Is the UK stock market in crisis?

Dafferns Wealth

Cambridge-based tech company Raspberry Pi recently confirmed that it plans to list on the London stock market, which could see it valued at around £500 million.

We’ve also seen reports that Chinese fast fashion brand Shein is considering floating on the London Stock Exchange instead of New York, following issues with US lawmakers.

That’s great news, you might think, but no day is complete it seems without the press talking of a crisis in the UK market post-Brexit. Bloomberg, for example, has reported that the number of London-listed companies has shrunk by a quarter over the past decade.

One notable blow for the London Stock Exchange came last year when chip designer Arm Holdings opted to list its shares in the US rather than the UK. The company’s market value soared to £48.3bn upon its return to the stock market as investors snapped up shares.

Furthermore, Flutter – the owner of gambling brand Power Power – is moving to New York in the summer, and even Shell is openly discussing the possibility of a move.

At the same time, we’ve seen major global businesses being openly critical of the UK and gushing about other nations.

For instance, Microsoft’s President recently told the BBC that the European Union is a better place than the UK to start a business, and last year, Shell Chief Executive Wael Sawan revealed the “folks at the New York Stock Exchange” gave his team an “exemplary welcome”.

When asked about potentially moving to the city, Mr Sawan said: “It would be irresponsible to rule anything out.”

Listing regime set to change
This has certainly set alarm bells ringing in the corridors of power, to the point where Chancellor of the Exchequer Jeremy Hunt recently brought finance bosses together to come up with ideas on how to make the UK a more attractive market to domestic and international companies.

We’ve also seen the Financial Conduct Authority (FCA) unveil plans to “reform and streamline” the UK’s listing rules, which it hopes will help the country attract a wider range of companies, incentivise competition and – crucially – offer more choice to investors.

Julia Hoggett, Chief Executive of the London Stock Exchange, has talked down the notion that the UK market is in crisis, especially as the country is “already punching above its weight”.

“In terms of the pipeline of companies we’re seeing preparing to come to the market, but also in terms of the activity of the companies that are on the market, that is demonstrably not true,” she said.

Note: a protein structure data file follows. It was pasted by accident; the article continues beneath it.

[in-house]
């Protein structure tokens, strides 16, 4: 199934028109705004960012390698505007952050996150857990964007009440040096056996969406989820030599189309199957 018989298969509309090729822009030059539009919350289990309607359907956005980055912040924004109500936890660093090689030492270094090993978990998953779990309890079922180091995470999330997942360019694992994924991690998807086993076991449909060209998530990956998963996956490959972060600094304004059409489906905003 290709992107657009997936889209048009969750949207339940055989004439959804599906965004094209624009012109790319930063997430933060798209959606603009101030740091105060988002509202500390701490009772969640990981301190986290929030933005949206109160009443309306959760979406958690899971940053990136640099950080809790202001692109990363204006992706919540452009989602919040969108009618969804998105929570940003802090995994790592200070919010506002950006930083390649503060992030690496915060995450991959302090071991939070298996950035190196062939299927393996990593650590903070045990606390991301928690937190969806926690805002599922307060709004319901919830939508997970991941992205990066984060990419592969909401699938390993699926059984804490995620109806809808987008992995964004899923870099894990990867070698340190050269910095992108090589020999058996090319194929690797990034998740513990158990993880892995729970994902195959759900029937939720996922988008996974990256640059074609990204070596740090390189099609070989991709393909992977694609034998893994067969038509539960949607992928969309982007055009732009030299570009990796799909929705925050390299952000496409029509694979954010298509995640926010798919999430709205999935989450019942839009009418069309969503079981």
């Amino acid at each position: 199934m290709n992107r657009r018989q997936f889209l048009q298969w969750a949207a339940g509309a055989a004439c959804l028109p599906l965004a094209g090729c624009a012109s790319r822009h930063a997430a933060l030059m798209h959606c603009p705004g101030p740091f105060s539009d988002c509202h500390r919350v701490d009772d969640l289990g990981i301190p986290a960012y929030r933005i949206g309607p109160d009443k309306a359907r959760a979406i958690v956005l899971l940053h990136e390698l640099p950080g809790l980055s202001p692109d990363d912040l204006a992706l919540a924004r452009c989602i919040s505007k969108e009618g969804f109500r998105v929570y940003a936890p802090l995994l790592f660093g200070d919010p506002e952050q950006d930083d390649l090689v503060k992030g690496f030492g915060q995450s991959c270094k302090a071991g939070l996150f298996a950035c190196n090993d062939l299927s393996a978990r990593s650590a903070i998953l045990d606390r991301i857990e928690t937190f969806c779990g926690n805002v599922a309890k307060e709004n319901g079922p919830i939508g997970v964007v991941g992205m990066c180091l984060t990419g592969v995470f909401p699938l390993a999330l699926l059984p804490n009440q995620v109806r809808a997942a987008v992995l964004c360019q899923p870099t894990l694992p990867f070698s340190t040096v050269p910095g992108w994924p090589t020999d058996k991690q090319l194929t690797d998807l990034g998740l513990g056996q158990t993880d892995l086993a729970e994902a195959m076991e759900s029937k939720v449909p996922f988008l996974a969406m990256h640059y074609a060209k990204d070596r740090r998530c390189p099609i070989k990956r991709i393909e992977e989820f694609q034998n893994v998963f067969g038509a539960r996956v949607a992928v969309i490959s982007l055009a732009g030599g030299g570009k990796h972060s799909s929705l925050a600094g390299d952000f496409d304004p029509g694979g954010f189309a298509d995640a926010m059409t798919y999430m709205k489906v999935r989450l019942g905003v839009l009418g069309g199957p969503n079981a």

“We’ve got all the fundamentals here in London, and I see a strong cause for optimism.”

A Treasury spokesperson, meanwhile, has insisted that the UK is “already one of the best places in the world to grow and secure investment”.

“We are taking forward an ambitious programme of capital market reforms to improve the UK’s competitiveness further,” they stated.

However, Ms Hoggett has acknowledged that there is some room for improvement.

“The vast majority of all other developed nations who have strong capital markets and strong economies direct far more of their domestic pension money into their own economy than the UK does,” she observed.

“Therefore, that is one of the biggest areas of reform that we do still need to see.”

Shell’s departure may have domino effect
If the likes of Shell – the UK stock market’s biggest company – are publicly failing to rule out a move to New York, it’s clear that all is not well and that policymakers must act, as there could be a huge knock-on effect.

As Charles Hall of investment bank Peel Hunt has said, Shell’s departure would be “absolutely massive”, as other businesses such as BP and major mining companies would follow suit.

This, he stated, would lead to the UK market shrinking and global asset managers putting less money into the country, which would in turn impact on the wider UK economy.

Rest assured, we will be keeping a close eye on developments on the domestic and international financial markets, and taking a detailed look at the FCA’s new listing rules once they have been finalised and what they mean for you.

If you have any questions about managing your investments, please don’t hesitate to get in touch with us.